Increasing raw materials prices have in turn led to price increases for various synthetic polymers, and the big question is how long the price spiral will last.
More than a dozen synthetic rubber suppliers in recent months have announced price increases—some of them for multiple product lines—and all blamed the hikes on higher raw material costs. Impacted lines have ranged from chloroprene rubber, EPDM, SBR, nitriles, latexes, fluoroelastomers and various TPEs, among others.
"There have been increases in several materials, but most significant for us has been the global and regional increases in methanol," a spokesperson for Dupont Performance Materials said regarding its Delrin acetal homopolymer resin.
Higher raw materials costs are the sole reason for the current SR price hikes, according to Bill Hyde, senior director, olefins and elastomers, for IHS Markit.
Price increases have been primarily, though not exclusively, in butadiene, Hyde said.
"There are a number of factors in butadiene pricing, generally driven by events in Asia," he said. "It's a combination of planned or unplanned outages at butadiene plants, with strong demand at a time when inventories were low.
"I wouldn't say there was panic buying, but there was desperation throughout the industry to get the material and do whatever they had to do to get it."
Yuka Kimoto, director of marketing for Lion Elastomers, agreed that butadiene is hard to get.
"Supply is definitely tight," Kimoto said. "I haven't checked the most recent numbers, but I haven't heard that anything has changed."
Lion Elastomers has increased prices on its standard SBR grades twice this year, along with price hikes for its specialty SBR and EPDM grades as well.
Frank Lueckgen, director, BU tires & specialty rubbers, global marketing tires at Arlanxeo, said that production and demand anomalies have skewed pricing for butadiene.
In an interview with European Rubber Journal, a sister publication of Rubber & Plastics News, Lueckgen said that despite major butadiene price hikes in Europe, the region still currently has the lowest butadiene prices in the world.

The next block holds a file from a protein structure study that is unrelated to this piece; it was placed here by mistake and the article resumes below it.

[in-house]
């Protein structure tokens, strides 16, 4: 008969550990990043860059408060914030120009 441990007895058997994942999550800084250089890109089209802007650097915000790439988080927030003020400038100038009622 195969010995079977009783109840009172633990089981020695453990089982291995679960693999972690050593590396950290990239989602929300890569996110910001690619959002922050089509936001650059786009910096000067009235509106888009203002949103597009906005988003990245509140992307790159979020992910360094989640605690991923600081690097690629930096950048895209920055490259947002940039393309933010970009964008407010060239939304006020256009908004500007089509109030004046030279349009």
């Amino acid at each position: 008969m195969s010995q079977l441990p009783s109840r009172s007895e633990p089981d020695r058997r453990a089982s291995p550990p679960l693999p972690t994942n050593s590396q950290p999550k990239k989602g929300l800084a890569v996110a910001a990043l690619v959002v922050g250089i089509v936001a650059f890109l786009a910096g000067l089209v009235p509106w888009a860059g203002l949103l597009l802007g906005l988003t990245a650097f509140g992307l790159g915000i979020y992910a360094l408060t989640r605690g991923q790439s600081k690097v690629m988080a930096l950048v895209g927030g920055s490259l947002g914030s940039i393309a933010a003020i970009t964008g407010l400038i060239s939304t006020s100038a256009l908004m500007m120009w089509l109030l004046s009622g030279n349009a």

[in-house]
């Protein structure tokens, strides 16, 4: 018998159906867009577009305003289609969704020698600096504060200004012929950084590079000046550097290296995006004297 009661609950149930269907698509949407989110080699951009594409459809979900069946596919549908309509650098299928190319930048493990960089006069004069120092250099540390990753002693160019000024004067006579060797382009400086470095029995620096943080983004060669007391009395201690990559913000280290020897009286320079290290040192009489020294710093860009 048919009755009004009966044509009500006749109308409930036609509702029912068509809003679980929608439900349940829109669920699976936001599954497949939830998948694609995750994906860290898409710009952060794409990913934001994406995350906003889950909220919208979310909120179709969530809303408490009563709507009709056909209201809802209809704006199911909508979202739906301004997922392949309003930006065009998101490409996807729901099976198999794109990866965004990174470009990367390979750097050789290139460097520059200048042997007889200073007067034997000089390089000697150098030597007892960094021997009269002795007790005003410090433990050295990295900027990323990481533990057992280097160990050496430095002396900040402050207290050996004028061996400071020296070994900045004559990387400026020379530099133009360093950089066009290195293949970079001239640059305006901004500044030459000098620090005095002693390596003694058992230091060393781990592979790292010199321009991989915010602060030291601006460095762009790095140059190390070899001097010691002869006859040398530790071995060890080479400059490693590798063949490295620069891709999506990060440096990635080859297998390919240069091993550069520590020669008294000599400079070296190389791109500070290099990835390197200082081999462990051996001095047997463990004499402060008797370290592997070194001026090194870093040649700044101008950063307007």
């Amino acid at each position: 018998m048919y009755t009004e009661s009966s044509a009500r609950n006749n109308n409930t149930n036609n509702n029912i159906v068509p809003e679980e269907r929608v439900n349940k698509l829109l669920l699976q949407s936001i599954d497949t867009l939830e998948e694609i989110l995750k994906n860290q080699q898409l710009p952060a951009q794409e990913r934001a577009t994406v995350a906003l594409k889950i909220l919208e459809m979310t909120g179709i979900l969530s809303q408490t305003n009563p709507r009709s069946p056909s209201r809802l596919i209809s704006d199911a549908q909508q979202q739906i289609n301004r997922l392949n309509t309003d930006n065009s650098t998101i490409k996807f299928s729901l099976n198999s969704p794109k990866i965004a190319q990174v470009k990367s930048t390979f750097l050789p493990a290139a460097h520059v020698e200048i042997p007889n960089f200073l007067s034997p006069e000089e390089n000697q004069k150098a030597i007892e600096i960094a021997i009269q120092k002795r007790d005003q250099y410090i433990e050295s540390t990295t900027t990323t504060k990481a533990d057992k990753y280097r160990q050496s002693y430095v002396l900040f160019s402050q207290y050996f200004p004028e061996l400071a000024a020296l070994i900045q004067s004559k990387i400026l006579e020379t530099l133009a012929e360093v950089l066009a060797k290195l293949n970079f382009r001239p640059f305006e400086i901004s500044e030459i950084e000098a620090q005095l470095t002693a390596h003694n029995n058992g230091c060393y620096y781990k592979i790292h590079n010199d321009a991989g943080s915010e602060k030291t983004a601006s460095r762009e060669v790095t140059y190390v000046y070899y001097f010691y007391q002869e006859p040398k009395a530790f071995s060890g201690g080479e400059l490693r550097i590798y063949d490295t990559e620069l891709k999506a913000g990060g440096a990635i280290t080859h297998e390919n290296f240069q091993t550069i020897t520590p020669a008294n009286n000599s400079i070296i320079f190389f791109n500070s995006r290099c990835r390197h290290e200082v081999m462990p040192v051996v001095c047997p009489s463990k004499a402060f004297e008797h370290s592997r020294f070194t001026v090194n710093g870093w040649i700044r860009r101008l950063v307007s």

In Asian markets, where outages at butadiene plants have combined with unexpectedly strong demand from China, butadiene prices have reached as high as $3,000 per metric ton, according to Lueckgen, who told ERJ he was relating his own opinions rather than those of his company.
"That is a major problem, because the butadiene suppliers in the U.S. and in Europe are shipping the raw material to Asia," he said. "They can make much more money on butadiene as before, as the arbitrage window is significant."
Generally, both SR manufacturers and their rubber product manufacturing customers were reluctant to discuss how they were modifying their activities in the face of higher prices. Many tire manufacturers, though, have boosted tire prices in an effort to offset the higher material costs they are paying.
"We are impacted by those input cost increases and have, or will, take pricing actions as an offset while also maintaining a competitive market position," said Bill Caldwell, vice president of sales and marketing for Continental Tire the Americas.
Goodyear pointed to the remarks made by Chairman and CEO Richard J. Kramer at the company's fourth quarter 2016 financial results teleconference on Feb. 8.
"Since our last earnings call, there's been a swing from a low of 67 cents per pound (for natural rubber) to a peak of $1.04 per pound as recently as last week, an increase of an astounding 55 percent," Kramer said.
"And the raw material cost story is about more than just natural rubber, with challenges coming from a broad cross-section of commodities. Prices of key commodities such as butadiene and carbon black have risen to 52-week highs in recent weeks. We expect raw material costs to remain at heightened levels in 2017."
Kramer said he was pleased at how Goodyear responded to higher raw materials prices. "We are confident that we will continue to offset raw material cost increases as we continue to focus on price/mix as a key component of our business," he said.
Anne Noonan, president and CEO of synthetic polymer/performance chemical producer Omnova Solutions Inc., also said her company was dealing with the effects of higher raw materials costs.
"Raw material costs were up for the quarter, and we responded with an increased focus on value pricing for the non-indexed portion of our business while optimizing inventory levels," Noonan said in a press release concerning Omnova's March 29 earnings statement for the first quarter of 2017.
"As we progress into the second quarter, we will continue to execute on our pricing initiatives to drive profitable growth."
Regarding the future, Kimoto said she expected butadiene supplies to stay tight and prices to stay high for the foreseeable future. "I don't know where the price of crude is going," she said. "But when crude prices go up, everything goes up."
Hyde, on the other hand, said butadiene prices are already starting to fall, especially in Asia.
"What happened there is that enough of demand shifted from synthetic rubber to natural rubber," he said. "Butadiene is falling pretty rapidly, and synthetic rubber has also started to come down."